Empathy is the hard part - The rest is mechanics. We're not wired to walk in someone else's shoes, it's not our first instinct. Showing up with empathy is difficult, hard to outsourc...
Tuesday, February 16, 2010
"The goal of life is to take everything that made you weird as a kid and get people to pay you money for it when you're older"-
DAVID FREEMAN, screenwriter,Wizard Academy faculty member
Have you ever been asked to connect with a group of people that in no way shape or form you can relate to?
Later today, I get to enjoy that experience once again.
Later today, I have the privilege of speaking to a group of high school students regarded by some in the school system as "at risk". These are the "switched-off" young minds who have struggled far too often with personal demons and issues that have made their high school experience somewhat less than fulfilling. Poor classroom performance and social setbacks have dropped these kids into a program designed to keep them segregated from the "normal" school population. In other words, the "bad apples" are being kept in one bunch. But, through off site learning, they will be able to remain in the system and graduate with a high school diploma.
While in no way does my high school experience (near perfect attendance, decent marks, relatively stable home life) match theirs, I am humble enough to admit there might be something to learn from a group often considered to be educational washouts. This will be the fifth time I have addressed such a group and on each occasion I have walked away super impressed by the talent and potential that exists in the room.
I am sharing this with TSB readers for two reasons:
1. There are times when a little humility can take us a long way.
2. Never underestimate the talent that lies within those who don't quite "fit".
You could point to any numb er of famous people like Einstein or Eminem who were never considered to be academic superstars. In fact both dropped out of high school for different reasons. Like it or not, the factory model of education that groups us in batches called grades and teaches us how to memorize as opposed to think doesn't always serve those who are gifted.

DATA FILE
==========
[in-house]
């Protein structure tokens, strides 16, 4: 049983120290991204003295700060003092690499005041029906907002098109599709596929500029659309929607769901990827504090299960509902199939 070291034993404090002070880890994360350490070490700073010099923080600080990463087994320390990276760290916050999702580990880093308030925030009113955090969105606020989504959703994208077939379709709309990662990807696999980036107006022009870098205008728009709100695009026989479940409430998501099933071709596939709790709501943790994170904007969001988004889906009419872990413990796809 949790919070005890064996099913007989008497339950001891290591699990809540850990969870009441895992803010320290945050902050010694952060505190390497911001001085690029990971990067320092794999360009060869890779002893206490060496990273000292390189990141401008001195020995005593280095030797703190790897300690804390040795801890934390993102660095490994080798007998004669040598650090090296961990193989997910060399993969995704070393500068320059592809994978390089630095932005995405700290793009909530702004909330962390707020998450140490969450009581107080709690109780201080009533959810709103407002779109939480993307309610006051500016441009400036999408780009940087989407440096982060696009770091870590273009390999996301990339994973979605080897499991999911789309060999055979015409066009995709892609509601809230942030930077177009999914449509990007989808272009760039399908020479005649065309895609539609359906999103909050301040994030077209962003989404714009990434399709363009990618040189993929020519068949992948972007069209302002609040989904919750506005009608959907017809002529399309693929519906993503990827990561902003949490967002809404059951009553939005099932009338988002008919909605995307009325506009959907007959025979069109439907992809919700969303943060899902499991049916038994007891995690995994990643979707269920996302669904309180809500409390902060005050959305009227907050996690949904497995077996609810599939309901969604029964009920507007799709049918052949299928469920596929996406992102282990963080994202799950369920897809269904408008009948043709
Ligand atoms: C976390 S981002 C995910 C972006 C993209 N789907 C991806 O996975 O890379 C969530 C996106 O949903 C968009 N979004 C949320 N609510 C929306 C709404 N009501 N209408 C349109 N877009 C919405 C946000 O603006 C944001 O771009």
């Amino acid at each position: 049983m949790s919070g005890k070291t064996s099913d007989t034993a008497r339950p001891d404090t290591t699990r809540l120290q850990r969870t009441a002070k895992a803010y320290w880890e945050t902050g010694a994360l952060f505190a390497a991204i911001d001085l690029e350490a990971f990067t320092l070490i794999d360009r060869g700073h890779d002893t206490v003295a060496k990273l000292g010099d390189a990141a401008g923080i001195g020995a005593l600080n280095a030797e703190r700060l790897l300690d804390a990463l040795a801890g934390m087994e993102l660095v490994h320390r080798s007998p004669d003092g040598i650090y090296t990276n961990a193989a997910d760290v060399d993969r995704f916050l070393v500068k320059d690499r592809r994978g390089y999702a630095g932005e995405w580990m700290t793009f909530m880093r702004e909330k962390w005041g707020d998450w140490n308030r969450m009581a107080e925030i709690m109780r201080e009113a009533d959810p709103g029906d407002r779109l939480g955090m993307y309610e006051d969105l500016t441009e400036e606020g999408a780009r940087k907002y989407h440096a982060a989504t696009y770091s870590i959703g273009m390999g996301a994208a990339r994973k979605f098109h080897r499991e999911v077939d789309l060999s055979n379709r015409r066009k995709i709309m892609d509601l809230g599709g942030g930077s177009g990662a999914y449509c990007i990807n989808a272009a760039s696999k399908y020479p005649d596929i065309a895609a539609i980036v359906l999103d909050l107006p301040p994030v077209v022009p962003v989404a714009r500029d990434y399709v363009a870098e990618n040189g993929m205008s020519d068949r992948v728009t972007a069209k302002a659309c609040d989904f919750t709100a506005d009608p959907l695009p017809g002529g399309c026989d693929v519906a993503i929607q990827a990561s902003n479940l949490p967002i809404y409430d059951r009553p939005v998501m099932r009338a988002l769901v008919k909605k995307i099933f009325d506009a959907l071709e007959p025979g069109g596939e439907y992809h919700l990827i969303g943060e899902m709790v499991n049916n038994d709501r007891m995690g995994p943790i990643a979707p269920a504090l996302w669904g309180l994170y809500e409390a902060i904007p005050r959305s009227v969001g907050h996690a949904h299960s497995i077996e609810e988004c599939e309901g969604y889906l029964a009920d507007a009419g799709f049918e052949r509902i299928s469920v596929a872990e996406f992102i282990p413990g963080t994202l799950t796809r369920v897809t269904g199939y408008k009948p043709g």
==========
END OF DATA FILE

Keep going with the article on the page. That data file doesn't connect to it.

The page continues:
On my last visit, one of the students misunderstood the debriefing that followed a paradigm-shifting exercise. It's one of those clever activities that illustrates just how simple solutions can be when you color outside the lines and not be confined by "traditional" wisdom, which is often more traditional than wise. Instead, Ryan went ahead and crafted his own paradigm-shifting exercise which I will share with you now.
INSTRUCTIONS: With the addition of two (2) straight lines - without tampering with the equal sign, the following equation becomes mathematically correct.
After more than a decade of speaking and facilitating with literally thousands of people in different parts of North America, no one in any of those sessions has ever come up with something so original.
Feel free to let us know how you make out with "Ryan's Riddle".
Careful, you might have to forget what you think you already know.
And lose yourself.
"The important thing is not to stop questioning. Curiosity has its own reason for existing. One cannot help but be in awe when he contemplates the mysteries of eternity, of life, of the marvelous structure of reality. It is enough if one tries merely to comprehend a little of this mystery each day. Never lose a holy curiosity."